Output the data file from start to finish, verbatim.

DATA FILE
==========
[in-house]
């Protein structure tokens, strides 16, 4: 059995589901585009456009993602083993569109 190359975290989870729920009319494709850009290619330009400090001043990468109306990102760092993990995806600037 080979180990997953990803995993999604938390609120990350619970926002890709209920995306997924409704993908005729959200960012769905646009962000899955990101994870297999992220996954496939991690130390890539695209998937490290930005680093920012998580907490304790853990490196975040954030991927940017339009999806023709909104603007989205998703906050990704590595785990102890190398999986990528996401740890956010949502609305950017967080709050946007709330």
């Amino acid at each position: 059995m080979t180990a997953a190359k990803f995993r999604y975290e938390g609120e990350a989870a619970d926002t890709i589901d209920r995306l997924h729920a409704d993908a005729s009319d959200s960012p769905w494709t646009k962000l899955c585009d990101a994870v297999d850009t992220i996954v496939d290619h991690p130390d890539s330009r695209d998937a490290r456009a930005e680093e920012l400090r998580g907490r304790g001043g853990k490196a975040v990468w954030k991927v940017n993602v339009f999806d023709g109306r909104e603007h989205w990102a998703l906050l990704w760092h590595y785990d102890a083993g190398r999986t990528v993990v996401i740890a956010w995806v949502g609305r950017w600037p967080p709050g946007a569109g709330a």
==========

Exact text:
[in-house]
């Protein structure tokens, strides 16, 4: 059995589901585009456009993602083993569109 190359975290989870729920009319494709850009290619330009400090001043990468109306990102760092993990995806600037 080979180990997953990803995993999604938390609120990350619970926002890709209920995306997924409704993908005729959200960012769905646009962000899955990101994870297999992220996954496939991690130390890539695209998937490290930005680093920012998580907490304790853990490196975040954030991927940017339009999806023709909104603007989205998703906050990704590595785990102890190398999986990528996401740890956010949502609305950017967080709050946007709330």
């Amino acid at each position: 059995m080979t180990a997953a190359k990803f995993r999604y975290e938390g609120e990350a989870a619970d926002t890709i589901d209920r995306l997924h729920a409704d993908a005729s009319d959200s960012p769905w494709t646009k962000l899955c585009d990101a994870v297999d850009t992220i996954v496939d290619h991690p130390d890539s330009r695209d998937a490290r456009a930005e680093e920012l400090r998580g907490r304790g001043g853990k490196a975040v990468w954030k991927v940017n993602v339009f999806d023709g109306r909104e603007h989205w990102a998703l906050l990704w760092h590595y785990d102890a083993g190398r999986t990528v993990v996401i740890a956010w995806v949502g609305r950017w600037p967080p709050g946007a569109g709330a």